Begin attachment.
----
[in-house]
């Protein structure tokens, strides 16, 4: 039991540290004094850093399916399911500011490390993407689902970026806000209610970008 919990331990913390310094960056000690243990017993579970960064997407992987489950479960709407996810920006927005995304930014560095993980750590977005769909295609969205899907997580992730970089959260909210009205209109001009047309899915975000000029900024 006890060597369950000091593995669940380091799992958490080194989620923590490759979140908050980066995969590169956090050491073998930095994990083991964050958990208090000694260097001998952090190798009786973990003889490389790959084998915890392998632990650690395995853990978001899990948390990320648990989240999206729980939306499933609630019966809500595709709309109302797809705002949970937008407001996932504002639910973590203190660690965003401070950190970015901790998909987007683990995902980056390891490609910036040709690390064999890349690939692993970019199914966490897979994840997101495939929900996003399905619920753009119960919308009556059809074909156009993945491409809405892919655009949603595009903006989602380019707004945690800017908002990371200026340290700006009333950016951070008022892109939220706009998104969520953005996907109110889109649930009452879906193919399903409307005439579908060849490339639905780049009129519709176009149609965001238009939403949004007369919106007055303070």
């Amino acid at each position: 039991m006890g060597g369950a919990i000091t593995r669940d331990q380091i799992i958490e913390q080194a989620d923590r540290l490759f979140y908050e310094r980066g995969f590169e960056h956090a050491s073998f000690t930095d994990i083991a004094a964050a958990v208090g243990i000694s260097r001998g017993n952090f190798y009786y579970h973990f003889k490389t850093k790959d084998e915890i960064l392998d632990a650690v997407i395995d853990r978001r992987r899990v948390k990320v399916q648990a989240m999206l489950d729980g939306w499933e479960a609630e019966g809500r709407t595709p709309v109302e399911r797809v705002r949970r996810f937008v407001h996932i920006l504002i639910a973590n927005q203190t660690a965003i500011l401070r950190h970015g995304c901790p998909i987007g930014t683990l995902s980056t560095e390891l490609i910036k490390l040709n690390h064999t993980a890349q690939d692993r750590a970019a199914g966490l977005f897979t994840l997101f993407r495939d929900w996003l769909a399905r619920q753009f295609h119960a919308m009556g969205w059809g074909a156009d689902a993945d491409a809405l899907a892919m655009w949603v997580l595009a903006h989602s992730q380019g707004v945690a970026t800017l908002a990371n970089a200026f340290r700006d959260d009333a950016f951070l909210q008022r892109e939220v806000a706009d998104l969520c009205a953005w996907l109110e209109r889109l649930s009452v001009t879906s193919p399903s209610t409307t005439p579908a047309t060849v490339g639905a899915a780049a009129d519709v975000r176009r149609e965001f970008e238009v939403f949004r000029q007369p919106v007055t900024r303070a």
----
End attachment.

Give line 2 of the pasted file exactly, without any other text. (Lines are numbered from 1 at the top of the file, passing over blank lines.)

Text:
């Protein structure tokens, strides 16, 4: 039991540290004094850093399916399911500011490390993407689902970026806000209610970008 919990331990913390310094960056000690243990017993579970960064997407992987489950479960709407996810920006927005995304930014560095993980750590977005769909295609969205899907997580992730970089959260909210009205209109001009047309899915975000000029900024 006890060597369950000091593995669940380091799992958490080194989620923590490759979140908050980066995969590169956090050491073998930095994990083991964050958990208090000694260097001998952090190798009786973990003889490389790959084998915890392998632990650690395995853990978001899990948390990320648990989240999206729980939306499933609630019966809500595709709309109302797809705002949970937008407001996932504002639910973590203190660690965003401070950190970015901790998909987007683990995902980056390891490609910036040709690390064999890349690939692993970019199914966490897979994840997101495939929900996003399905619920753009119960919308009556059809074909156009993945491409809405892919655009949603595009903006989602380019707004945690800017908002990371200026340290700006009333950016951070008022892109939220706009998104969520953005996907109110889109649930009452879906193919399903409307005439579908060849490339639905780049009129519709176009149609965001238009939403949004007369919106007055303070």